How Marlene dela Peña launched her music career in Japan

Rick Olivares

Posted at Mar 23 2023 07:54 PM

If at the age of 15 and someone approaches you with the offer to relocate and start a singing career in a foreign land, chances are, you wouldn’t think they are serious and it is a load of bunk.

That is what Marlene dela Peña thought when she was approached by some Japanese music scouts who caught her after a performance at the old Kalye and Kalesa bars.

After several entreaties, she brushed them off with, “When I get to college, maybe I will think about it.”

Who knew, right?

A few years later during dela Peña’s freshman year at Centro Escolar University, the Japanese music scouts returned.

“You cannot be serious,” was her first thought.

Unable to ditch the doggedness of her suitors, she made them an offer they can refuse.

“I told them that I want to be paid US$4,000 a month, to have an apartment of my own with my mother joining me, and that I will only play two sets a day,” recalled she recalled via Zoom interview with this author.

“What fool would give that to an 18-year old girl who was just starting out, right?”


The Japanese scouts for CBS/Sony Records did not blink. Nor were they fools. They might have acquiesced to her request. Yet, it wasn’t a demand, from their point of view. It was just compensation for a star who was in the making.

And that was how Dela Peña got to Japan and became one of the biggest gaijins to become a star there – and get this – while singing entirely in English!

That was unheard of during the early 1980s when one had to sing in Japanese to get ahead of a competitive crowd. 

In 1981, after a brief vacation in the Philippines following her cutting her first album for CBS/Sony Japan (she put out a few singles under EMI/Toshiba), Dela Peña was shocked to see the image of her likeness plastered all over Tokyo.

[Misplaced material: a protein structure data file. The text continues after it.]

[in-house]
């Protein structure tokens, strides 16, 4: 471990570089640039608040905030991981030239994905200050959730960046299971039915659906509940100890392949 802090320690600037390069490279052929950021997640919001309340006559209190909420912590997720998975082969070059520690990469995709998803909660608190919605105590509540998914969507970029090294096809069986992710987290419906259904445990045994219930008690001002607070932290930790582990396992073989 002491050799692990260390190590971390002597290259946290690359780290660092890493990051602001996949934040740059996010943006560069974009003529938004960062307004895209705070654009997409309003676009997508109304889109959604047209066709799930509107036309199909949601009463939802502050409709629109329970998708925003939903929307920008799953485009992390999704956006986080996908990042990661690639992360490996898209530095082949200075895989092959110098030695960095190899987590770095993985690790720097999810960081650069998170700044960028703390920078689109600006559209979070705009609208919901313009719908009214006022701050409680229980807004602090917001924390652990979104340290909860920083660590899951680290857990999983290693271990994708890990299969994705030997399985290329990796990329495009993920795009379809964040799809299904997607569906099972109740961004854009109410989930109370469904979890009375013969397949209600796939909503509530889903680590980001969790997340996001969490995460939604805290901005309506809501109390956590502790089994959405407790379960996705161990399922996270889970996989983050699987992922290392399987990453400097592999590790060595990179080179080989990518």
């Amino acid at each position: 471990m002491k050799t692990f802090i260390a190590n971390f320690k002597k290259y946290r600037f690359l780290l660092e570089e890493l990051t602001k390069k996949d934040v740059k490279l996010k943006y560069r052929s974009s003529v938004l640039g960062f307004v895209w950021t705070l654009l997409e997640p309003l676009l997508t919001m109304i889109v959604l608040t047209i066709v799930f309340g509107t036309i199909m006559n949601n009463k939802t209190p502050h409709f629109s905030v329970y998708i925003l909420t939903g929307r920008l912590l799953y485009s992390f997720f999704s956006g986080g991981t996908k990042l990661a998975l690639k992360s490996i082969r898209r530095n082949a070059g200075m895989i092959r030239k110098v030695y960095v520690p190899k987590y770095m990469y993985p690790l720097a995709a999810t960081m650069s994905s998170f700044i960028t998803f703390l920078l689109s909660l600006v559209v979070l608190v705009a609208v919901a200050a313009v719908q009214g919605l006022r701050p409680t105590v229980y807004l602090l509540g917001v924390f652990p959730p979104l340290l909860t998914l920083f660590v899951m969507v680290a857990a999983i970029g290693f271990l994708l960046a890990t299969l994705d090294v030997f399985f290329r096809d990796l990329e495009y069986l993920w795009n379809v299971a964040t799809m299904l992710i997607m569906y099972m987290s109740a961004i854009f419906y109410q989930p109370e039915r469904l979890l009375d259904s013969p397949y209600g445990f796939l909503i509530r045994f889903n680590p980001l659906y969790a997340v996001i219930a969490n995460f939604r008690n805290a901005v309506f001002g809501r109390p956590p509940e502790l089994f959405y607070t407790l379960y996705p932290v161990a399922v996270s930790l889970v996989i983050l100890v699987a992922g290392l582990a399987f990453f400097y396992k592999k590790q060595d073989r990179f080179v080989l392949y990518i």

Her debut album, "Just Like First Love," did very well. And since then, she has put out over two dozen albums, performed in Carnegie Hall in the United States, shared stages and recordings with jazz band Seawind, Sarah Vaughn, Salena Jones, Patti Austin, George Benson, and even one time being backed by Count Basie’s Orchestra.

“When I was this young singer in Manila, I was singing the songs – pop and jazz standards – by Shirley Bassey, Billie Holliday, Ella Fitzgerald, and the like. Little did I know I would perform with their contemporaries let alone record a song written by Ella herself." (“Left Alone” that was a big hit for Dela Peña in 1986).

“One reason why I was embraced in Japan was how the people saw my sincerity in assimilating into their culture,” told Dela Peña. “I learned the language, the customs, abided by their laws, lived among them, and they saw all of that despite me singing exclusively in English.”

Of late, she performs with a jazz trio called Threesome that includes guitarist Jiro Yoshida and pianist Makoto Kuriya. They first played to a Philippine audience in 2018 at the Fairmont Hotel in Makati. 

She sparingly performs today making sure that every show is special. “You cannot give too much or they will lose interest. Give them a lot, enough for the audience to want more.”

Dela Peña’s most recent release is a CD and DVD box set titled “Marlene’s Song Book – Memories for Tomorrow.” The album comes in a handsome and not too bulky slipcase with a photo book and postcards. 

“Essentially, I sing pop and jazz songs done in the pop jazz manner of which I perform,” she said. “It also comes with a DVD of my concert at the Billboard Live Yokohama show from February 2022.”

Dela Peña’s albums are available here in Manila as imports from Japan but when they do appear on the racks of catalogues, they sell fast.

“Sometimes, I wish I had a better career in the Philippines, but I concentrated on Japan and other countries. I am like that overseas foreign worker except that I am in the music industry. Hopefully, I can be more in touch with a Philippine audience in these next few years. That would complete me.”